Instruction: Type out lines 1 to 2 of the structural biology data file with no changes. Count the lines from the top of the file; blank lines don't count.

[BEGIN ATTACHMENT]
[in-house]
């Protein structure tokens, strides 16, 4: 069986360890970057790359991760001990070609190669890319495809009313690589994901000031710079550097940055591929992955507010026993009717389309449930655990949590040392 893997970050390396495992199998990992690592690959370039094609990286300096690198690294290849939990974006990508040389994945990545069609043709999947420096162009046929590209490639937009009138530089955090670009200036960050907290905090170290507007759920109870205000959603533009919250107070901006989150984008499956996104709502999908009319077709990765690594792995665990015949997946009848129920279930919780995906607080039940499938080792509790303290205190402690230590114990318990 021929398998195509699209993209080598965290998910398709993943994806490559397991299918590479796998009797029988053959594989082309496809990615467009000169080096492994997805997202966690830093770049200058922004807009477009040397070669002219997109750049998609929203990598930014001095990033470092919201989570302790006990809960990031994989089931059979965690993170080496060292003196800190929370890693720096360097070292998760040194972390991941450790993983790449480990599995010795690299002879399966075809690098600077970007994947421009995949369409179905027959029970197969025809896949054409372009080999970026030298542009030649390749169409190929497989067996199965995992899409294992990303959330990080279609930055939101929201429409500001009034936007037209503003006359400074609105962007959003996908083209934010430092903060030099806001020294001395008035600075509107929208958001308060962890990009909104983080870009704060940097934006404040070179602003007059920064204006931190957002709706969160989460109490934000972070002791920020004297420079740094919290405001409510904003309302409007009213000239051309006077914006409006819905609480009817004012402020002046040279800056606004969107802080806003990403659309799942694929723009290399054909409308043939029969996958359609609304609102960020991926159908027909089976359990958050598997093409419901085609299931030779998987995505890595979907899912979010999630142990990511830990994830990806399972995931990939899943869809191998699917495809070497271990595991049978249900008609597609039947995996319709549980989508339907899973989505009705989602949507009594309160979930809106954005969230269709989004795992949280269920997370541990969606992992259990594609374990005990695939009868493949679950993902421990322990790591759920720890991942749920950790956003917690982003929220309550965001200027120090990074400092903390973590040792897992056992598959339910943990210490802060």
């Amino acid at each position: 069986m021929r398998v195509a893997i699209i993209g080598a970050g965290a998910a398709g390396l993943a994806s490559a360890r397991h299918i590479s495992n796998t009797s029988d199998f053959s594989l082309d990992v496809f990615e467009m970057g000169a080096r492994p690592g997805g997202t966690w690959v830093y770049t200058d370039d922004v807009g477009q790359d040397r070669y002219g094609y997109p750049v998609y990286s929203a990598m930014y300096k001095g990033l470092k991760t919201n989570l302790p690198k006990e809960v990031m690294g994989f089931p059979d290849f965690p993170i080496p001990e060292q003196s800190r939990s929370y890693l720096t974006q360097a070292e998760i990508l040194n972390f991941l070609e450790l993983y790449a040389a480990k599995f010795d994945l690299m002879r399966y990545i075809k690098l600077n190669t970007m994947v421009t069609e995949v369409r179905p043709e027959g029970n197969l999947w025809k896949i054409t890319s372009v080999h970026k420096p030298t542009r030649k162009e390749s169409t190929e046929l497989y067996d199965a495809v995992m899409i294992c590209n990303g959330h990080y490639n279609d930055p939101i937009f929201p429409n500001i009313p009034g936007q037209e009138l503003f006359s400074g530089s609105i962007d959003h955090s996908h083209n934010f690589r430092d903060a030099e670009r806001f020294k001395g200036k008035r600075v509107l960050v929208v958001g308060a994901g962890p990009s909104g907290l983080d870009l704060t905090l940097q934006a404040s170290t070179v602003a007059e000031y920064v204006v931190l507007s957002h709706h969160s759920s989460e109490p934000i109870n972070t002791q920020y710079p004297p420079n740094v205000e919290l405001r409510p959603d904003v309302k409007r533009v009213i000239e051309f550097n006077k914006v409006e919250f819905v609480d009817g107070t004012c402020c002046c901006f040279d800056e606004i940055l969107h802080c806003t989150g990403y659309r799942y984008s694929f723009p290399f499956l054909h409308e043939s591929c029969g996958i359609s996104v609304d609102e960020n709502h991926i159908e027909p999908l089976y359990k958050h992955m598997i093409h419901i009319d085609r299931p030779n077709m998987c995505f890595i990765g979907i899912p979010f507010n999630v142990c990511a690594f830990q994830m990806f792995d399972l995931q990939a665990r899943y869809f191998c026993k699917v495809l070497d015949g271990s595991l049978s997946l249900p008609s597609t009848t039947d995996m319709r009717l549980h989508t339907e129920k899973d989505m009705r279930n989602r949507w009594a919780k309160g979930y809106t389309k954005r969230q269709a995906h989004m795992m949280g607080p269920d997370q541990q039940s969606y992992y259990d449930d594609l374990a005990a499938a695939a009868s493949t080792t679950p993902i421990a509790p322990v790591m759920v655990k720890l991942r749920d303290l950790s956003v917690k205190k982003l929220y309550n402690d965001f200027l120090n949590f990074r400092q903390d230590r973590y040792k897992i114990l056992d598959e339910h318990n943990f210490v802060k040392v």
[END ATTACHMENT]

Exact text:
[in-house]
């Protein structure tokens, strides 16, 4: 069986360890970057790359991760001990070609190669890319495809009313690589994901000031710079550097940055591929992955507010026993009717389309449930655990949590040392 893997970050390396495992199998990992690592690959370039094609990286300096690198690294290849939990974006990508040389994945990545069609043709999947420096162009046929590209490639937009009138530089955090670009200036960050907290905090170290507007759920109870205000959603533009919250107070901006989150984008499956996104709502999908009319077709990765690594792995665990015949997946009848129920279930919780995906607080039940499938080792509790303290205190402690230590114990318990 021929398998195509699209993209080598965290998910398709993943994806490559397991299918590479796998009797029988053959594989082309496809990615467009000169080096492994997805997202966690830093770049200058922004807009477009040397070669002219997109750049998609929203990598930014001095990033470092919201989570302790006990809960990031994989089931059979965690993170080496060292003196800190929370890693720096360097070292998760040194972390991941450790993983790449480990599995010795690299002879399966075809690098600077970007994947421009995949369409179905027959029970197969025809896949054409372009080999970026030298542009030649390749169409190929497989067996199965995992899409294992990303959330990080279609930055939101929201429409500001009034936007037209503003006359400074609105962007959003996908083209934010430092903060030099806001020294001395008035600075509107929208958001308060962890990009909104983080870009704060940097934006404040070179602003007059920064204006931190957002709706969160989460109490934000972070002791920020004297420079740094919290405001409510904003309302409007009213000239051309006077914006409006819905609480009817004012402020002046040279800056606004969107802080806003990403659309799942694929723009290399054909409308043939029969996958359609609304609102960020991926159908027909089976359990958050598997093409419901085609299931030779998987995505890595979907899912979010999630142990990511830990994830990806399972995931990939899943869809191998699917495809070497271990595991049978249900008609597609039947995996319709549980989508339907899973989505009705989602949507009594309160979930809106954005969230269709989004795992949280269920997370541990969606992992259990594609374990005990695939009868493949679950993902421990322990790591759920720890991942749920950790956003917690982003929220309550965001200027120090990074400092903390973590040792897992056992598959339910943990210490802060």